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Energy Storage

Natron picks Lonza for Prussian blue

The Swiss manufacturer will make commercial-scale quantities for Natron’s sodium-ion batteries

by Marsha-Ann Watson
April 14, 2021 | A version of this story appeared in Volume 99, Issue 14


Image shows Prussian blue pigment powder.
Credit: Saalebaer, CC0, via Wikimedia Commons
Prussian blue's main use is as a pigment.

In a significant first step toward producing its Prussian blue-based sodium-ion batteries at commercial scale, the start-up Natron Energy is partnering with the Swiss contract manufacturer Lonza to make Prussian blue.

Natron launched in 2012 to commercialize research done by its CEO, Colin Wessells, into Prussian blue—a pigment that can transfer electrons on an almost friction-free basis, making it a candidate material for battery electrodes. The company started selling batteries last year.

Under the agreement, Lonza’s specialty ingredients division will produce Prussian blue for Natron’s battery electrodes at its facility in Visp, Switzerland. Natron currently makes kilogram-scale quantities of Prussian blue at its Santa Clara, California, lab, but starting late next year Lonza will supply 700–1,000 metric tons of the pigment per year for the company’s Blue Tray 4000 battery system—enough to power 7–10 medium-sized data centers, one of Natron’s target markets. The batteries will be assembled in the US.

Lonza’s expertise, its existing manufacturing plants, and financial support from the Swiss region of Valais make the partnership an attractive one, Natron says. “There are numerous companies around the globe who offer Prussian blue,” Lukas von Hippel, vice president of Lonza Specialty Ingredients, says in an email. “However, you also need to have a good understanding of the electrochemical properties of the material, and build in both, product and manufacturing process.” Lonza also produces hydrogen cyanide, a key raw material for Prussian blue, in Visp.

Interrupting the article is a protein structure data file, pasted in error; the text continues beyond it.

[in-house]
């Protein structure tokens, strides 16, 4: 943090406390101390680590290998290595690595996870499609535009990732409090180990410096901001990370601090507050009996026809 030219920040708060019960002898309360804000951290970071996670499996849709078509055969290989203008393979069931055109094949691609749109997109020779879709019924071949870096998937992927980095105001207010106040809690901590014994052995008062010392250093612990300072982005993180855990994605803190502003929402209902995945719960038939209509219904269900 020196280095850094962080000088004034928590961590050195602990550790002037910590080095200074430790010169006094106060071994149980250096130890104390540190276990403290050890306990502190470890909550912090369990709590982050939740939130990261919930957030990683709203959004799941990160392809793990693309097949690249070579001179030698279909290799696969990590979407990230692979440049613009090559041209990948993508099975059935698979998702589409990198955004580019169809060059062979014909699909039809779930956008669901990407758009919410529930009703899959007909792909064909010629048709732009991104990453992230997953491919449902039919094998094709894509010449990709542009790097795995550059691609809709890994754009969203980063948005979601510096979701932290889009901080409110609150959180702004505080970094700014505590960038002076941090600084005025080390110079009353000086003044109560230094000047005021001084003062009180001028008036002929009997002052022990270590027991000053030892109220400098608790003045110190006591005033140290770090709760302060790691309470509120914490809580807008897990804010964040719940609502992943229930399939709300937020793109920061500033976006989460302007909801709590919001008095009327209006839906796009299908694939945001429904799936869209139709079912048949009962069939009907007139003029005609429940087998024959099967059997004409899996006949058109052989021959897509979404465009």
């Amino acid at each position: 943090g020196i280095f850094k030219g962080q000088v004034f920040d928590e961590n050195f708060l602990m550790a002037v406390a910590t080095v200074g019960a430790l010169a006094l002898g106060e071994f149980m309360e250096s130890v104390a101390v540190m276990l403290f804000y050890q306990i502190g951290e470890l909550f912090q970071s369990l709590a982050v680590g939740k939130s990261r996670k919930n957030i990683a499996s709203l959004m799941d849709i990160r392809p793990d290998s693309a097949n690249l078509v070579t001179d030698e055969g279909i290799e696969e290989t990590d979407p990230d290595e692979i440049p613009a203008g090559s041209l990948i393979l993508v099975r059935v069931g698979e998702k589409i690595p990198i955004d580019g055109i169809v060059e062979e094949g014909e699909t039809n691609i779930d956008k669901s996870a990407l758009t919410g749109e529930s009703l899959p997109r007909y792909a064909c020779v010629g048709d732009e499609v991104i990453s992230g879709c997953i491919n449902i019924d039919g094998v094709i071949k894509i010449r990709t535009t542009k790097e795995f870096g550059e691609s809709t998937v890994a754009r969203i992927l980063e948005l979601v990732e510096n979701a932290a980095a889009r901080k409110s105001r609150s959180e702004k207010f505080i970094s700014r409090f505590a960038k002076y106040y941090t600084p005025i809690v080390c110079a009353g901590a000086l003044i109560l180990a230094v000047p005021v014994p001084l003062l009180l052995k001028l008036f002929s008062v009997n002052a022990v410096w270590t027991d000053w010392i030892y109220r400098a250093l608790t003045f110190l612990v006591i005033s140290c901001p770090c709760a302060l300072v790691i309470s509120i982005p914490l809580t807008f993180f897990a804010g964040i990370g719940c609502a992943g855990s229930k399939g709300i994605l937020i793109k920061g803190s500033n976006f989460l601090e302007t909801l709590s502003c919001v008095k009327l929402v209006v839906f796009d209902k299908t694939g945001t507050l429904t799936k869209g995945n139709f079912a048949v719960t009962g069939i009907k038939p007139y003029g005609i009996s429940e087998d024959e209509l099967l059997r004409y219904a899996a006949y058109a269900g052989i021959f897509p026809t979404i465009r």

Wessells says the agreement is in keeping with Natron’s decision not to raise the capital to build its own plants. With Lonza expected to deliver Prussian blue within the next 18 months, “we’ll finally have the opportunity to run a fully functional supply chain at high volume,” Wessells says.

In 2020, Lonza announced plans to divest its specialty ingredients division and focus on pharmaceutical services. “I think that’s in our favor,” Wessells says. “Now that it’s a standalone, leadership there is strongly incentivized to develop new partners.”

Natron says “only four battery chemistries have achieved commercial scale success in the last 100 years,” and that its Prussian blue chemistry could become the fifth.

Chloe Herrera, a senior associate at the consulting firm Lux Research, notes that “Prussian blue sodium-ion battery technology will be best suited for lower-cost markets which don’t need high energy densities, such as telecom and uninterruptible power supply data centers.” But Natron faces competition from another sodium-ion battery-maker, Faradion; existing lithium-ion and lead-acid battery technologies; and newer batteries such as zinc-air, Herrera says.



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